The picture on my camera has lines going through it.
Hello.My name is Tina, Someone was messing with the settings in my camera and now when i go to take a picture its showing a blurred pictured with all lines through it. But when i go to review pictures i already have the pictures are clear. i was trying to mess with the settings myself and i someone got the camera clear for 1 picture and then it went right back. so i know theres nothing wrong with the lens it had to be something with the settings. is there anyway you can tell me how to bring it back to normal settings as if the camera was just bought. Please help me i really wanna take pictures of my newborn baby for thanks giving!! Thank you so much!!!
"owners are instructed to contact the Sony Customer Information Services Center for further assistance at 1-866-703-7669." - Tell them you have a CCD (image sensor) failure. If their trouble shooting does not solve the problem (have your battery fully charged), you will have the opprotunity to have it repaired for $15 s/h. Have your CC# handy.
Re: The picture on my camera has lines going through it.
Tina, it sounds like you are having the same problem as everyone olse that own a t1. I had the same problem with the camera and then it just went blurry on me, the menu works and everything but you can't see the image, I'm trying to see if sony has a solution for this, because it's a really nice camera
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A common problem is a finger print on the lens. If needed, clean the lens with a microfiber lens cloth. Commonly available with spectacle cleaning kit. Did you drop it? Are you actuating the shutter by "squeezing" the button and not pushing on it, moving camera around? Try using a shaky hand setting, often indicated with a hand icon and wavy lines, indicating movement.
One, the moon occupies a rather small portion of the night sky. Even fully zoomed in, the moon is going to be not much more than a bright spot in the sky.
Two, the camera is designed to assume that almost every scene is an average brightness. Given how much of the scene is a black sky, the camera will attempt to render the sky as average (what photographers call a "medium gray"). This will result in a picture with a gray sky and a featureless white blob for the moon.
If you think about it, the full moon is nothing more than a really big rock under a midday sun. Thus what you want is the same exposure as when taking a picture on a clear sunny day. Unfortunately the camera is going to be fooled by all that dark sky and try to compensate for it. What you really need is to be able to bypass the camera's light meter and set the proper exposure yourself. The C195, unlike more sophisticated cameras, doesn't allow you to do so. Sorry, but that's just the way it is.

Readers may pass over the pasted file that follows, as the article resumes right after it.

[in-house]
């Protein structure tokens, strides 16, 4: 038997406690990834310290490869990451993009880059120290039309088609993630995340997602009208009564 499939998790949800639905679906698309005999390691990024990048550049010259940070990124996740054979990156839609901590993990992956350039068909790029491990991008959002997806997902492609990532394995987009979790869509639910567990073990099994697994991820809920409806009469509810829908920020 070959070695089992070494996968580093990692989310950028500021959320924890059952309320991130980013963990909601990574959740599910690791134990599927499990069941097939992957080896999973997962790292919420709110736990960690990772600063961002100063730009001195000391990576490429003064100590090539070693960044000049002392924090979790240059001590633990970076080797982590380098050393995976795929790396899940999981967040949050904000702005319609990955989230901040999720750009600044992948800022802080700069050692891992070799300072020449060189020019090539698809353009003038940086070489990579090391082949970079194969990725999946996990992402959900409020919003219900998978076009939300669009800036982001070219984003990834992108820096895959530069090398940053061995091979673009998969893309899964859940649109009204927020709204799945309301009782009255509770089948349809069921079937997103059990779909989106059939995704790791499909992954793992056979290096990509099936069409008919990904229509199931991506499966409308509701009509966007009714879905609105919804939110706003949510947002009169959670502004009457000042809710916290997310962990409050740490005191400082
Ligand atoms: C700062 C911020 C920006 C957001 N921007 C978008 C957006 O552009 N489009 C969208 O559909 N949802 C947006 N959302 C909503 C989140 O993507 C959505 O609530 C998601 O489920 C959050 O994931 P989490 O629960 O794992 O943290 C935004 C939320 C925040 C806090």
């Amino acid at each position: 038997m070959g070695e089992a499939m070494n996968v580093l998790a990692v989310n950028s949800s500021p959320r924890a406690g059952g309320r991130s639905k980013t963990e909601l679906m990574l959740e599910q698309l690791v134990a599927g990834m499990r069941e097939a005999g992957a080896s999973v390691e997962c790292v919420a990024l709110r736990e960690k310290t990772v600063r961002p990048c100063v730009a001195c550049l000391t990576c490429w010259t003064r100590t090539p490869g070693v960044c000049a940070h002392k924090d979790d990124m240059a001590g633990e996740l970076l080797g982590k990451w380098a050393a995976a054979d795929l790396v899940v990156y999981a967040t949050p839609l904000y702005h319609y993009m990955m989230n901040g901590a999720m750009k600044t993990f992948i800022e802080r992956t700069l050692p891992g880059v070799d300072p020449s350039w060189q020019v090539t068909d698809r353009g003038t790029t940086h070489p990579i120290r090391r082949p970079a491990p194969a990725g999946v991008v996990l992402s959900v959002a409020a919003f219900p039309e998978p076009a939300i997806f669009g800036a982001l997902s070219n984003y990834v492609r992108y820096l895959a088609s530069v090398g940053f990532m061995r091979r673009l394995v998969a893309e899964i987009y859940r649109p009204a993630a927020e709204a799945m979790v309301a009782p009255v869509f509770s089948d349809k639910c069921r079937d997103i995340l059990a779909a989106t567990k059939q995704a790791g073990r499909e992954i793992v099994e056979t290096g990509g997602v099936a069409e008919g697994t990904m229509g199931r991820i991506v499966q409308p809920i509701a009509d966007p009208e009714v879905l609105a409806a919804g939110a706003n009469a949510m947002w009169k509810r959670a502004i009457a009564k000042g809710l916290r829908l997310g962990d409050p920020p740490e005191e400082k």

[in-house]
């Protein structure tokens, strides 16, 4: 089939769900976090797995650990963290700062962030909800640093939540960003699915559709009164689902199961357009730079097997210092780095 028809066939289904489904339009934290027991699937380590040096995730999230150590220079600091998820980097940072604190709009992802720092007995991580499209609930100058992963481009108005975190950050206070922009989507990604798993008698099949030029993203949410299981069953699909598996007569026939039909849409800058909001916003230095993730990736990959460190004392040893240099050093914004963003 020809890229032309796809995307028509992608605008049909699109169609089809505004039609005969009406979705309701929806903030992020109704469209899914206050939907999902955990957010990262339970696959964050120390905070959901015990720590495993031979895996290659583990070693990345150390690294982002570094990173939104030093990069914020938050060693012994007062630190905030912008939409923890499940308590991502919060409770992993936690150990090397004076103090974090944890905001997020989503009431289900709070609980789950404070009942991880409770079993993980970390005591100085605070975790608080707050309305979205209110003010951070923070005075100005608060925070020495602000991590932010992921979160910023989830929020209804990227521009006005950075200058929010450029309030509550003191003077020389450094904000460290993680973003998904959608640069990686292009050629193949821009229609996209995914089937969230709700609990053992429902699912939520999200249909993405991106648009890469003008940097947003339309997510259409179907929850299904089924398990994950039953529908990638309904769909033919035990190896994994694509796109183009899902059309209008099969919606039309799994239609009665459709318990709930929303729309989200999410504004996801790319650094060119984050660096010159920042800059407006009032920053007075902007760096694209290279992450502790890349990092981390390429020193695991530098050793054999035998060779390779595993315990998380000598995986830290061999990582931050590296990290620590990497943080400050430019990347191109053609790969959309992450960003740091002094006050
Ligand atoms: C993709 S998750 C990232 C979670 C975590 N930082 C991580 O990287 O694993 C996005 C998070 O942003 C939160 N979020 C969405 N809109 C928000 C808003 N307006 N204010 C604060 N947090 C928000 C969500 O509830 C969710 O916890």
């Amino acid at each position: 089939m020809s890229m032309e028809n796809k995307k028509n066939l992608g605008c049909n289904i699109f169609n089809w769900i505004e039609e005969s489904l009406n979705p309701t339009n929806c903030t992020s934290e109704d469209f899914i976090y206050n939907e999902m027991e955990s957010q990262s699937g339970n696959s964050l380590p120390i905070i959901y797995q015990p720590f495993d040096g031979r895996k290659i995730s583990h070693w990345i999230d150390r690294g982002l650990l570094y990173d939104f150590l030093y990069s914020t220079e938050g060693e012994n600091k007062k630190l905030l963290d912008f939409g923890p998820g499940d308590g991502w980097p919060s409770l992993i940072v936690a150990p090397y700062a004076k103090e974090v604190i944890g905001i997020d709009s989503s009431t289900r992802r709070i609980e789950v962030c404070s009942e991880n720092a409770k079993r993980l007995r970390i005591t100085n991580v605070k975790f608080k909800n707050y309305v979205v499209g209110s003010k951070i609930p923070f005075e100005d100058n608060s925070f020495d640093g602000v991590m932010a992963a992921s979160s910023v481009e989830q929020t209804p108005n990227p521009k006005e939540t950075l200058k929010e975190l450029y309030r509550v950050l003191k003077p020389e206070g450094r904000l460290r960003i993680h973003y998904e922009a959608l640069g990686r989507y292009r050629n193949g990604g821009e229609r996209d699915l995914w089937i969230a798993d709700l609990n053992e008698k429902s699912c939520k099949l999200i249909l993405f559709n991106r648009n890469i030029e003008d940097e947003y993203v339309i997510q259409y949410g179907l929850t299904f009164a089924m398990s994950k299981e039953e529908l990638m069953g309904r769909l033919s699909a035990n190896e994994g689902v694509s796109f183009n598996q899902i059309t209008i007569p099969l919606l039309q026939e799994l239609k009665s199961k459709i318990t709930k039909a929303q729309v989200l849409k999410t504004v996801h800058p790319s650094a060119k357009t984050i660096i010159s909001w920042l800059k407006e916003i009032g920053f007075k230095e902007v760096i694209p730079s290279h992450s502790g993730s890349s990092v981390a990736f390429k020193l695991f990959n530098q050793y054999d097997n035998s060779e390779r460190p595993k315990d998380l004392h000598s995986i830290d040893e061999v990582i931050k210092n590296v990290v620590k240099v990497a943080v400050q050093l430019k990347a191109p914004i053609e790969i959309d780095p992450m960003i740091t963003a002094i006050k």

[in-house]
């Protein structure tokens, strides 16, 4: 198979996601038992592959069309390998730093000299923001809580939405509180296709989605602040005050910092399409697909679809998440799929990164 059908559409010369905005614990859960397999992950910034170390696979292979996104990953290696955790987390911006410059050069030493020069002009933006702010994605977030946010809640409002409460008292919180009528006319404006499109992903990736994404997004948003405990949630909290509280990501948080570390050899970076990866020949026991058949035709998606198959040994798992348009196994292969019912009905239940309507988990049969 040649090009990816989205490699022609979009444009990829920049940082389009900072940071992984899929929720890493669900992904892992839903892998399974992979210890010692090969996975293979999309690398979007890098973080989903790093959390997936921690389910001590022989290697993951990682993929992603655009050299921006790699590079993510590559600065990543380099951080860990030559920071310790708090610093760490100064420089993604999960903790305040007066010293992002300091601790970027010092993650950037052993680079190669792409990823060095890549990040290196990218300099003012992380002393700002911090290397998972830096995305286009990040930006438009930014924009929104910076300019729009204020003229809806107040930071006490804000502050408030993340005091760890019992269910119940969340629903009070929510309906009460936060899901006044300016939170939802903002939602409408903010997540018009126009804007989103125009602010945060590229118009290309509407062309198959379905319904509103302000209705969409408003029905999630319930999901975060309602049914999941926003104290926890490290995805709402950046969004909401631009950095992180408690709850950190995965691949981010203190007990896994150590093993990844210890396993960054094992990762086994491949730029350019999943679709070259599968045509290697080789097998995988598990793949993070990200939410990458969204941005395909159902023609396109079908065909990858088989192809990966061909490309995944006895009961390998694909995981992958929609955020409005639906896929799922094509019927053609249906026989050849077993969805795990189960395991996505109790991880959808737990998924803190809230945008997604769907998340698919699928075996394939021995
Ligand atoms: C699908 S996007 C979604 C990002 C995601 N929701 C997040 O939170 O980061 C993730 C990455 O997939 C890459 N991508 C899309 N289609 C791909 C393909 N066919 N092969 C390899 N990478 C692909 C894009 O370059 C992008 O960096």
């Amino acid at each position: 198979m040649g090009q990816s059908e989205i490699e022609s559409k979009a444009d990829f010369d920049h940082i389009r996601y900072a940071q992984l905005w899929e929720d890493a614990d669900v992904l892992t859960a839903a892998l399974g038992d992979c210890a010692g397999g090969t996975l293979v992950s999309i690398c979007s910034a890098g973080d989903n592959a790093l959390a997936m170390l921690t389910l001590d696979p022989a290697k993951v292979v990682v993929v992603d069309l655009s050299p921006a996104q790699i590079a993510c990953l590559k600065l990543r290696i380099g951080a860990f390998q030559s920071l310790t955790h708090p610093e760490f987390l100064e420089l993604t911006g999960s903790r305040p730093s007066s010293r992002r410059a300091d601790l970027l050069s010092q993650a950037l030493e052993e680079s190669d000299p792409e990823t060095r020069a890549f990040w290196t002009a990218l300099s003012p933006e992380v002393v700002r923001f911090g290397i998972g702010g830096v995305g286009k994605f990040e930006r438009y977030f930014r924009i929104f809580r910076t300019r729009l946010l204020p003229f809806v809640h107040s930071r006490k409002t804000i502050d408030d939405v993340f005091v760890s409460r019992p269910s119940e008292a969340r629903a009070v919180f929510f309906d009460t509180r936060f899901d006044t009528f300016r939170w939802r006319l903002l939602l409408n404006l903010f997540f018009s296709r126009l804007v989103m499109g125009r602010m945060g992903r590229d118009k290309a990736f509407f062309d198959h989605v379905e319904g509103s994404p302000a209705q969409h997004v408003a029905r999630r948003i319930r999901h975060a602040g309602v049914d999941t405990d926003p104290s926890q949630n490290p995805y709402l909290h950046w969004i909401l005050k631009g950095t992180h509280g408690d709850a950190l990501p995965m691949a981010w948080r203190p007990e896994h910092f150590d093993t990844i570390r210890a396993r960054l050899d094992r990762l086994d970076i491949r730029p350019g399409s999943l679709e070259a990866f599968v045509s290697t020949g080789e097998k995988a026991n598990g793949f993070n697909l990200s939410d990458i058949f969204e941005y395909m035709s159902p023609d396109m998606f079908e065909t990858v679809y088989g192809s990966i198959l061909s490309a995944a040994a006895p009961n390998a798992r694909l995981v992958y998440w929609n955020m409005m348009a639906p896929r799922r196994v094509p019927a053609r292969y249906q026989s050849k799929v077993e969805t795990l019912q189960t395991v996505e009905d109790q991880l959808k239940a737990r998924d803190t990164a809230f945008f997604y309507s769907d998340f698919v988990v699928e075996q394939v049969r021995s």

First, try to delete the movie from the computer - just navigate to it and select it, and press the delete key. If that doesn't work, use the format function of the camera to reformat the memory card (obviously this should delete everything, including the problem one).
If reformatting causes the file numbering to restart from 0001 and this messes with your personal filing system, you may be able to take one picture, use your computer to change the name of it with the 'rename' function to the number you want to continue from, and then start taking pictures again. (Many cameras will notice the numbered file, and continue the numbering from there; however, I can't guarantee that yours will do this.)
This is probably THE most common failure among digital cameras. There's a halfway chance of fixing it yourself, described here: http://camerarepair.blogspot.com/2007/12/fixing-lens-error-on-digital-camera.html
The problem lies in you camera's CCD unit which is located on the back of the lens held on be 3 small screws it could also be a setting in the camera's menu try going into the menu and reseting the camera to default it works some times if that does not work than you need the ccd replaced pretty easy fix I fixed 1 with the same problem about two weeks ago for someone it happens I hope this helps you out.
There was a line of defective Sony sensors that went into a lot of cameras between 2004 and 2005. As far as I know the 5700 was the primary victim in the Nikon line but Nikon is offering to repair or replace the affected cameras regardless of warranty status.